Nurturing Mentoring Relationships among Hispanic and Latine Behavioral Health Trainees and Providers

January 31 @ 12:00 pm - 1:30 pm

Mentoring relationships play a pivotal role in cultivating the personal and professional development of behavioral health professionals. In the context of cultural nuances and diverse backgrounds, mentors provide a vital bridge, offering insights and guidance into how to effectively navigate the complexities of mental health settings while addressing the unique challenges that come with being of service to the Hispanic and Latine community. Therefore, mentoring relationships serve as invaluable pathways for knowledge transfer, advocacy, and the acquisition of practical skills that extend beyond formal education.

Join us for an insightful webinar panel which will delve into essential aspects of mentoring from a culturally responsive perspective, with a particular focus on the unique experiences and relationships Hispanic and Latine mentors and mentees can build within the behavioral health field. Our distinguished speakers will discuss the significance of cultivating validating and responsive mentorship practices, essential for promoting leadership, growth, and retention of the Hispanic and Latine behavioral health workforce. Recognizing the intersection of multiple identities (e.g., ethnicity, gender), mental health, and mentorship, insights will be shared regarding how validating mentoring relationships can help foster the professional and personal development of Hispanic and Latine trainees and providers.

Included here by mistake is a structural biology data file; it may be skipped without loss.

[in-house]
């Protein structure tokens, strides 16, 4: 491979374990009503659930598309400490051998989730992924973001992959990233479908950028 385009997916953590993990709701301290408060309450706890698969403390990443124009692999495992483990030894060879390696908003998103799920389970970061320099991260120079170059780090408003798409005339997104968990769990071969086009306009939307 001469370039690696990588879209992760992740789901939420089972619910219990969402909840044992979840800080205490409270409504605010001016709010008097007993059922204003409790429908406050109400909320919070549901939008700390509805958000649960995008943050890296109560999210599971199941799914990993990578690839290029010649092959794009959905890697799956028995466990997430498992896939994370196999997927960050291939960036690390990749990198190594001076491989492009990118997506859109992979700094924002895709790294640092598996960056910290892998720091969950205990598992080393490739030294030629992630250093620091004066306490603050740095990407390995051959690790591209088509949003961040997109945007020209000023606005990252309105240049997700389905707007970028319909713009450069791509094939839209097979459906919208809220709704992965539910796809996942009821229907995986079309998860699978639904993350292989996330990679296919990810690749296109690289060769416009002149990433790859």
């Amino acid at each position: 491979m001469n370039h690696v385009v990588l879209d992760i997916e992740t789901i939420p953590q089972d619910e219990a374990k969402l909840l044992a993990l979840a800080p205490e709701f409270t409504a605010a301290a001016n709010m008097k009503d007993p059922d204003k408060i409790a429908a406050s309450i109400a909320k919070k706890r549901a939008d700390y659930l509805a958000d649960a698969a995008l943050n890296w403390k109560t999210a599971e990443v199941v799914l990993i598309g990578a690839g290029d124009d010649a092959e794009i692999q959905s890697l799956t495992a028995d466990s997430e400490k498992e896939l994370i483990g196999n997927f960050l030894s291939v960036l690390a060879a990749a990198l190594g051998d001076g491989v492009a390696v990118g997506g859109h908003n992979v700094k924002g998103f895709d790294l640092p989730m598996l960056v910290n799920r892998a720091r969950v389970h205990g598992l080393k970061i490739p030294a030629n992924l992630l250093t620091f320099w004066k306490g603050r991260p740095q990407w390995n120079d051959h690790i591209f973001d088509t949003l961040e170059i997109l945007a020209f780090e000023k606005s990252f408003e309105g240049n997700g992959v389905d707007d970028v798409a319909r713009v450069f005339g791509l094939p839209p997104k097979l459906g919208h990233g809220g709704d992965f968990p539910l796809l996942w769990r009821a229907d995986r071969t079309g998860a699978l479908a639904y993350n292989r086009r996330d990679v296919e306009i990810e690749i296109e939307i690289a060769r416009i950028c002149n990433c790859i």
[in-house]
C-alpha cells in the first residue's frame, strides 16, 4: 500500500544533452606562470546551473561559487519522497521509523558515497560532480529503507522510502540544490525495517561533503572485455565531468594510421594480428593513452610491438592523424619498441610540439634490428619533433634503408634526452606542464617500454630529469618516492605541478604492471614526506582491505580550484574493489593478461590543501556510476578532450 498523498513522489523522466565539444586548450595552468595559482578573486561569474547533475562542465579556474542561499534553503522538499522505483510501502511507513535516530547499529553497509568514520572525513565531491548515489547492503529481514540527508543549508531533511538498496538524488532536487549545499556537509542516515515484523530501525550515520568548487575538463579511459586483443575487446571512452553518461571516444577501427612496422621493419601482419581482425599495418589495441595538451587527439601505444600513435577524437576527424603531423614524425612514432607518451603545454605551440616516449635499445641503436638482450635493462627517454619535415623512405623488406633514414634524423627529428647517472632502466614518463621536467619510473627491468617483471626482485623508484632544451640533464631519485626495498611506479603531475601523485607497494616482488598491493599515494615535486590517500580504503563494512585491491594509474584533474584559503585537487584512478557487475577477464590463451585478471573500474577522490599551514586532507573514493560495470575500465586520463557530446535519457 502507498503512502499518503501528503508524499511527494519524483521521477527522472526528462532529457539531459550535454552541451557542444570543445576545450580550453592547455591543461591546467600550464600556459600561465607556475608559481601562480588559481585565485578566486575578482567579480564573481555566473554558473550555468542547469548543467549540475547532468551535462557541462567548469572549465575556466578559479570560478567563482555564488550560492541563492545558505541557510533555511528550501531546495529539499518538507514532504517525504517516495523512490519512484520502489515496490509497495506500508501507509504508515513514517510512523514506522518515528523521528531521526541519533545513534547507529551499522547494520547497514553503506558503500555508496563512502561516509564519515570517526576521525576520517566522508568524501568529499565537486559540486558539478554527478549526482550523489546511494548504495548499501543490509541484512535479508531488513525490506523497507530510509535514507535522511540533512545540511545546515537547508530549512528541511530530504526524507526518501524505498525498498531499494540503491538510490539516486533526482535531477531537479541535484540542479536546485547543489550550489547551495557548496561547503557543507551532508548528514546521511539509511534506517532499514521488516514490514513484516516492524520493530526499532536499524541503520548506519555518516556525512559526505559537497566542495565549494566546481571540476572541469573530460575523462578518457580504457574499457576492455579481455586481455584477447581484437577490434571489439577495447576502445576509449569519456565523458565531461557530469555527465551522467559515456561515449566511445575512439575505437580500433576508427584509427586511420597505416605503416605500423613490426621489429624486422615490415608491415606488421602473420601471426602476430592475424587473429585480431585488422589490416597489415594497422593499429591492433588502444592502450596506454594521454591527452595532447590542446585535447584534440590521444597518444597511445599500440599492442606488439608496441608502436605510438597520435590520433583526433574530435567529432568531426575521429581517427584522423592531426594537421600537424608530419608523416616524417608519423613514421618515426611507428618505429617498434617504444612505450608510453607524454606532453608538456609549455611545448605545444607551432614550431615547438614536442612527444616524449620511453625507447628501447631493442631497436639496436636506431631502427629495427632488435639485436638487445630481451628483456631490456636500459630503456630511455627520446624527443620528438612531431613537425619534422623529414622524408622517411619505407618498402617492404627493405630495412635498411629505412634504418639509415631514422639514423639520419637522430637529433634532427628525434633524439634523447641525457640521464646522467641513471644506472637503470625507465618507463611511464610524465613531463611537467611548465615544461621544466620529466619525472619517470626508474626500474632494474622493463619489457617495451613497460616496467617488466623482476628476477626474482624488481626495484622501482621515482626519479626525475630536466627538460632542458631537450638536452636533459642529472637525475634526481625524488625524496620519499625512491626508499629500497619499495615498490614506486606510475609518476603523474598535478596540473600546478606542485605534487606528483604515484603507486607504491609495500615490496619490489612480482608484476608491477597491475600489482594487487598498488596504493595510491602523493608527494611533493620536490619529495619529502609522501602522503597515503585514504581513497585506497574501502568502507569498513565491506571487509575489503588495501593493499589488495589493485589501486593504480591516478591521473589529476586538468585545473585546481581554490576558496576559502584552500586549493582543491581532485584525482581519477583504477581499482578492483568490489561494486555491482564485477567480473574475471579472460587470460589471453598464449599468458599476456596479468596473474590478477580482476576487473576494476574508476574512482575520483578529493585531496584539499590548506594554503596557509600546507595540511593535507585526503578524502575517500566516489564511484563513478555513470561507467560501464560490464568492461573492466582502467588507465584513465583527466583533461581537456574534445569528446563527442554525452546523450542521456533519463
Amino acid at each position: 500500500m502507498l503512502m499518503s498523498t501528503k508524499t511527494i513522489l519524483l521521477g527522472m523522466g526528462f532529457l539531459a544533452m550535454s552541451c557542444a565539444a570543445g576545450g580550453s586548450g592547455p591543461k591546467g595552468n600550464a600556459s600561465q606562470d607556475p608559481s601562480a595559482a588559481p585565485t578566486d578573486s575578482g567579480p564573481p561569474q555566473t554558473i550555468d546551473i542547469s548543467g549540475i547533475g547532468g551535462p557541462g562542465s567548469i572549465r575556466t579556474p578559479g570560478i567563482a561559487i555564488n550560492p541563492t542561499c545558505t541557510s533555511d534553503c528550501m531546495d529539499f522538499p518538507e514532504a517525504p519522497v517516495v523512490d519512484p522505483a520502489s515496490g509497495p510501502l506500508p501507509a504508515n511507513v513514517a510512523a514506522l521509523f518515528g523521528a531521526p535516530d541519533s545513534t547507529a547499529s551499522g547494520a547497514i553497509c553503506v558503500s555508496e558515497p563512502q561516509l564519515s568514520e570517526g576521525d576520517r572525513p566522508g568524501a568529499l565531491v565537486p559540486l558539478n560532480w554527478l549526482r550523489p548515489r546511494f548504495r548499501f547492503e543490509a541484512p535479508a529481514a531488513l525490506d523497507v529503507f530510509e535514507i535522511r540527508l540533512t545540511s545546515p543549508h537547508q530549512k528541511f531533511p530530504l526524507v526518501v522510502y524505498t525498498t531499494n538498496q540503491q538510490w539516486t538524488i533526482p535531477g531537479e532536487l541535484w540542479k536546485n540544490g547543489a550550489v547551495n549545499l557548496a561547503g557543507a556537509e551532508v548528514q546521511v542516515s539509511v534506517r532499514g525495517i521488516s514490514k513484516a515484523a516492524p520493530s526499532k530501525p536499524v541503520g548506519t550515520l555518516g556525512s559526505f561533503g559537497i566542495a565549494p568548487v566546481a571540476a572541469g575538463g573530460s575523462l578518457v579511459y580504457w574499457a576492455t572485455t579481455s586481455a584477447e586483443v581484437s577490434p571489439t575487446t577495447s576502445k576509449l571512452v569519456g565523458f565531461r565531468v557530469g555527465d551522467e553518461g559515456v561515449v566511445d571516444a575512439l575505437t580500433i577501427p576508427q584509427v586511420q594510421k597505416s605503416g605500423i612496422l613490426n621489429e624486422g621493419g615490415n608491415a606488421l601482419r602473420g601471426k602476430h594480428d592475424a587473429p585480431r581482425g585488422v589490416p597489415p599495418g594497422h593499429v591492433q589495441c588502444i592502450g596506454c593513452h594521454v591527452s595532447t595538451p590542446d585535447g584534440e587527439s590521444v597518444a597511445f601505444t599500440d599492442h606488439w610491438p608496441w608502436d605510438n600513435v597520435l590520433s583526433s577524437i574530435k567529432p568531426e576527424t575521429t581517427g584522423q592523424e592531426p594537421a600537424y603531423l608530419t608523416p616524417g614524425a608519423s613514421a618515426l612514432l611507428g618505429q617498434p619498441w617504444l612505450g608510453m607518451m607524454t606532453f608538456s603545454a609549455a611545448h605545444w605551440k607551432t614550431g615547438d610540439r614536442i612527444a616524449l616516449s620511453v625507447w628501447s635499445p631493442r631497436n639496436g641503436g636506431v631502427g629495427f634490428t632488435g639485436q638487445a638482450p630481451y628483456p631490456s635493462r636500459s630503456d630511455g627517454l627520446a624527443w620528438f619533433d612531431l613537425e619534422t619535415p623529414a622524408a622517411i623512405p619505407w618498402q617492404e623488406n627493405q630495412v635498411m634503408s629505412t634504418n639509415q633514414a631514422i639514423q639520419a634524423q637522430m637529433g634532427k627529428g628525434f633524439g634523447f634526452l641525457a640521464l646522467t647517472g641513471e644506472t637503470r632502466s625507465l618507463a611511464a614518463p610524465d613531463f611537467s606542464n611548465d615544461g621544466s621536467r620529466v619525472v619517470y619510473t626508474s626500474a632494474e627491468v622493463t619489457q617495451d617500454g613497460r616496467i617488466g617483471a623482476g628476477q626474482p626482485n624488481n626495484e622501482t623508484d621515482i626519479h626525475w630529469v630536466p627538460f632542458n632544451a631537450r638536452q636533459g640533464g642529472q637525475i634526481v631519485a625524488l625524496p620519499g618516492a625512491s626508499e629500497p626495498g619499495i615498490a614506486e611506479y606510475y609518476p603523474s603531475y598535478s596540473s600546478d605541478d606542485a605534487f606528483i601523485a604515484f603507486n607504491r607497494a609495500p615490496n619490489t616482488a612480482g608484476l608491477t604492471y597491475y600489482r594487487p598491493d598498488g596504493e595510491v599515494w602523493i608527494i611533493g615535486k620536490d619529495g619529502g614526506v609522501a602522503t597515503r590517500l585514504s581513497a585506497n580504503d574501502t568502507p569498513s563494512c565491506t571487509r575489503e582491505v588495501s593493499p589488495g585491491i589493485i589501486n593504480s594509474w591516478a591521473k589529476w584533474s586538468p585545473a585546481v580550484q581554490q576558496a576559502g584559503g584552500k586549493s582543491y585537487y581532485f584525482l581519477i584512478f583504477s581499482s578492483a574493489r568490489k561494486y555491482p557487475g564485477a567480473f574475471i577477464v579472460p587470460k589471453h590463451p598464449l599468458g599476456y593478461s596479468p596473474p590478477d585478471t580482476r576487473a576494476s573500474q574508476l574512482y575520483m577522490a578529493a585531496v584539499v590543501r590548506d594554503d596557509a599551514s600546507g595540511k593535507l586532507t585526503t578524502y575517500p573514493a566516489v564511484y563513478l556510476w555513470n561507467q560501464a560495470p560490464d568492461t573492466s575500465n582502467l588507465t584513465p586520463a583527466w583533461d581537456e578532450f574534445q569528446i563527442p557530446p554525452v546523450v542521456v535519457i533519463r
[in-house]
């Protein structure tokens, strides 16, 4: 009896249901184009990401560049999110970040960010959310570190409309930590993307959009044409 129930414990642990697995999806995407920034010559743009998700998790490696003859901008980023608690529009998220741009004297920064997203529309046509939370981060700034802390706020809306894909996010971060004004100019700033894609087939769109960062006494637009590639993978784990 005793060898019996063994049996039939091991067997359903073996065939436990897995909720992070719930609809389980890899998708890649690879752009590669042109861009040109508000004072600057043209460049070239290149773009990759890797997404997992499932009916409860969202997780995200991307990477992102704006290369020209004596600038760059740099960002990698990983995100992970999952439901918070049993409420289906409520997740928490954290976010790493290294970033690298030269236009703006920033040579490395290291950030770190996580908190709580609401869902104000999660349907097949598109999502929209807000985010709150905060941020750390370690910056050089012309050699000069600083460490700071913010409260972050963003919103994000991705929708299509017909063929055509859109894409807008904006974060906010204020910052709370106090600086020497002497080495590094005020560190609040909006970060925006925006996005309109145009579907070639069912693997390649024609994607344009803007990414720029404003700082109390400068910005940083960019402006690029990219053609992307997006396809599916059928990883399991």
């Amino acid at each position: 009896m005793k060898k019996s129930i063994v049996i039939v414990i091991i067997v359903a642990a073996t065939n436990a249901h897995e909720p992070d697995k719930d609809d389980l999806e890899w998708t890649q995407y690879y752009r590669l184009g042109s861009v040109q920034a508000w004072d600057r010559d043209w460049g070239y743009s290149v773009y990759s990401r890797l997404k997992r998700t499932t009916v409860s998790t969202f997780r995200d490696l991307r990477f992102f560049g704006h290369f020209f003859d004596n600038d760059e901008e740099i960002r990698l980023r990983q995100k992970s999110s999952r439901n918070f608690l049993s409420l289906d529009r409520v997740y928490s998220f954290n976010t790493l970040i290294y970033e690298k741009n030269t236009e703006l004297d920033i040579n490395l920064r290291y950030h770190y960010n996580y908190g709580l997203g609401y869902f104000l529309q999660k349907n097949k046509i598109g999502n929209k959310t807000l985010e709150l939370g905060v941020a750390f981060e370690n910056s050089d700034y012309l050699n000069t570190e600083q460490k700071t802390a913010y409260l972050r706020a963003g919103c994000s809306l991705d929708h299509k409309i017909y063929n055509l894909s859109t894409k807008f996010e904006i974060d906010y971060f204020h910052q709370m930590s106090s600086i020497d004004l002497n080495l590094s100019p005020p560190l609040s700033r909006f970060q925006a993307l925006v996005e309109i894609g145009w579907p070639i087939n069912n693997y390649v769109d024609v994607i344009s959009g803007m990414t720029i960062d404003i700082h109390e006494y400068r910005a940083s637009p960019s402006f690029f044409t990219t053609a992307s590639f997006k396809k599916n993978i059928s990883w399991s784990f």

Who should attend?

This is a basic level workshop designed for mental health providers including psychologists, clinical social workers, mental health counselors, and graduate level students in the mental health field

About the presenters:

Manuel Paris, Psy.D. is an Associate Professor of Psychiatry at the Yale University School of Medicine and Deputy Director of Hispanic Services for the Connecticut Mental Health Center. He also serves as Director of Training for the Latine Track of the Yale Psychology Pre and Post-Doctoral Fellowship Program at the Hispanic Clinic. His professional efforts focus on the evaluation of cultural/linguistic adaptations of evidence-based interventions, multisite training and fidelity monitoring, workforce development, and public policy advocacy.

Oscar F. Rojas Perez is a licensed clinical psychologist and assistant professor in the Department of Psychiatry at the Yale University School of Medicine. Oscar has mostly studied Latine psychological well-being, trauma, scale development, and culturally responsive interventions. Clinically, Oscar works with individuals who have experienced trauma, including racial trauma, and who self-identify as immigrants, refugees, and as people color. He provides culturally responsive care through the use of Motivational Interviewing and Cognitive Behavioral Therapy.